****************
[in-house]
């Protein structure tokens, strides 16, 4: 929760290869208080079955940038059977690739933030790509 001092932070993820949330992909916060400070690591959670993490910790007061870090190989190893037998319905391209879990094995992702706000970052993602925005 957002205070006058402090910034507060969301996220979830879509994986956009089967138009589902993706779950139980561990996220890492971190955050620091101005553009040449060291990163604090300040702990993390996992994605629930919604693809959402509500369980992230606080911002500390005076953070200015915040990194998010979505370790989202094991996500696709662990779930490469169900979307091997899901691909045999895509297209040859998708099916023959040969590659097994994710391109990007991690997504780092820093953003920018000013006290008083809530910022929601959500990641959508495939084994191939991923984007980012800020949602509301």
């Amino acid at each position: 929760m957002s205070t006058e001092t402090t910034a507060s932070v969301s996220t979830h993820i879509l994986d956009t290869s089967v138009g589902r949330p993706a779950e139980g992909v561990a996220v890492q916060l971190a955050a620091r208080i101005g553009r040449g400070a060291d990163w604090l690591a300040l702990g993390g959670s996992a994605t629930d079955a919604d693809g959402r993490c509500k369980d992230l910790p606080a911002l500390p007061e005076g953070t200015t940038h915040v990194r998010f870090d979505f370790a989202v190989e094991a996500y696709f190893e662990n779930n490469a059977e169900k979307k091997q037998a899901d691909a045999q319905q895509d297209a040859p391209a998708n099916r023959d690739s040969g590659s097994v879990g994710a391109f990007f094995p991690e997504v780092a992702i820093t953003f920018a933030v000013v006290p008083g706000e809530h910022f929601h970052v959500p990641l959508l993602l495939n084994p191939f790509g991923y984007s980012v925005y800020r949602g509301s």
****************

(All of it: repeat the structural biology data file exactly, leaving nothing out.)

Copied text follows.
[in-house]
């Protein structure tokens, strides 16, 4: 929760290869208080079955940038059977690739933030790509 001092932070993820949330992909916060400070690591959670993490910790007061870090190989190893037998319905391209879990094995992702706000970052993602925005 957002205070006058402090910034507060969301996220979830879509994986956009089967138009589902993706779950139980561990996220890492971190955050620091101005553009040449060291990163604090300040702990993390996992994605629930919604693809959402509500369980992230606080911002500390005076953070200015915040990194998010979505370790989202094991996500696709662990779930490469169900979307091997899901691909045999895509297209040859998708099916023959040969590659097994994710391109990007991690997504780092820093953003920018000013006290008083809530910022929601959500990641959508495939084994191939991923984007980012800020949602509301």
């Amino acid at each position: 929760m957002s205070t006058e001092t402090t910034a507060s932070v969301s996220t979830h993820i879509l994986d956009t290869s089967v138009g589902r949330p993706a779950e139980g992909v561990a996220v890492q916060l971190a955050a620091r208080i101005g553009r040449g400070a060291d990163w604090l690591a300040l702990g993390g959670s996992a994605t629930d079955a919604d693809g959402r993490c509500k369980d992230l910790p606080a911002l500390p007061e005076g953070t200015t940038h915040v990194r998010f870090d979505f370790a989202v190989e094991a996500y696709f190893e662990n779930n490469a059977e169900k979307k091997q037998a899901d691909a045999q319905q895509d297209a040859p391209a998708n099916r023959d690739s040969g590659s097994v879990g994710a391109f990007f094995p991690e997504v780092a992702i820093t953003f920018a933030v000013v006290p008083g706000e809530h910022f929601h970052v959500p990641l959508l993602l495939n084994p191939f790509g991923y984007s980012v925005y800020r949602g509301s």